Fancy some foraging and cooking right now? How about making delicious sweetcorn and wild garlic mustard fritters?! There is so much wild garlic mustard growing right now, especially in shady woodlands and along hedgerows. As you can see below, it grows along the hedgerow of the canal towpath alongside two other delicious edibles, nettles and cleavers aka sticky weed. Focusing on garlic mustard though, it is easy to identify and totally edible! Another name you may have heard for it is Jack-by-the-Hedge.
If you are unsure in identifying this yummy plant, it’s heart-shaped leaves are smooth and hairless, and rather like those of nettles; when crushed, they smell of garlic. Its small, white flowers have four petals in the shape of a cross and grow in clusters at the ends of the stems.
Garlic mustard is called an invasive weed, but I think this biennial herb is fantastic! Whilst the leaves are visible throughout much of the year, the clusters of flowers only appear in late April – June. So be sure to head out and have a forage very soon. I think the flowers make them much easier to identify.
When picked and crushed, the leaves which are high in Vitamin A and Vitamin C, smell like garlic, but when eaten they have a slight mustard taste too.
Leaves can be eaten in fritters, salads or perhaps pesto. It’s white flowers look beautiful as a salad garnish and the garlic mustard roots taste much spicier, like horseradish.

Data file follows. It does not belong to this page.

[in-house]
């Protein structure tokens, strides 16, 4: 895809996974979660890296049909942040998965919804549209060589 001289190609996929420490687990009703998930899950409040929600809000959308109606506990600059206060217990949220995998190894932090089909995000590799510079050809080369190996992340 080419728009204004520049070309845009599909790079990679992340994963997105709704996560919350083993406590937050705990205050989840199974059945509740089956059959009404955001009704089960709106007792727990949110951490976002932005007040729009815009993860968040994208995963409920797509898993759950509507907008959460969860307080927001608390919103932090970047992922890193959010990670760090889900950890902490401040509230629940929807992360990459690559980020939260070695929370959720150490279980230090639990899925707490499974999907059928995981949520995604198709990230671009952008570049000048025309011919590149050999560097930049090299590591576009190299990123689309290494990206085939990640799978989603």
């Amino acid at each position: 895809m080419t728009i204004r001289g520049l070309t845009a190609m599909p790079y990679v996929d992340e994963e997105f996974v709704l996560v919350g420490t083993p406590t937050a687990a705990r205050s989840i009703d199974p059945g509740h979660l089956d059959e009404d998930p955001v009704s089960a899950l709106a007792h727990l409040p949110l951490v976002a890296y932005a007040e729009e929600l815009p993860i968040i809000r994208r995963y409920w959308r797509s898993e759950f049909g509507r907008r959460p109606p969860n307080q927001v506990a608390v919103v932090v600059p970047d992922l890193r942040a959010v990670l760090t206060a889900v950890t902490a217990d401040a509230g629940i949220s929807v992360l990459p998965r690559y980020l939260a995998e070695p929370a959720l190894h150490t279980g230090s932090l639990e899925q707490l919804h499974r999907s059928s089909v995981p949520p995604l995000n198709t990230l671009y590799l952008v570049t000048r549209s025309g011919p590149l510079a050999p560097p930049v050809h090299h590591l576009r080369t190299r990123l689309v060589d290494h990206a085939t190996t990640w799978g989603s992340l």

You can include the flowers, leaves and stems in the fritter mix so pick the tops off a few plants. Be sure to give them a good wash before eating!
Makes 8 – 10 fritters depending on how big you make them.
- 300g sweetcorn (small tin)
- a handful of washed garlic mustard leaves
- 2 free-range eggs
- 100ml milk or alternative milk – I used Oat milk
- 100g plain or wholemeal flour
- ½ tsp cayenne pepper
- vegetable oil, for frying
- salt and freshly ground black pepper
- Wash and finely chop your garlic mustard leaves, stems and flowers.
- Beat the flour, eggs and milk in a bowl.
- Add in the drained sweetcorn and chopped garlic mustard, then mix well. Season with cayenne pepper, salt and pepper.
- Add a small amount of oil to a large frying pan.
- Spoon the batter into the pan – you need around 3 tbsp of mixture per fritter. You should be able to fry 4–5 at any one time.
- Fry on both sides until they are looking golden and yummy.
- Turn out onto kitchen paper to remove any excess oil and keep warm in a low oven. Continue until you have used all the batter.
Note: When foraging wild food, you should always be confident in your identification. If in doubt, please double check with a respected source. Also, please do not clear a whole area, instead take small amounts from different sources and avoid plants on the edge of paths where dogs may have urinated. On that note, always wash any foraged leaves, nuts and fruits.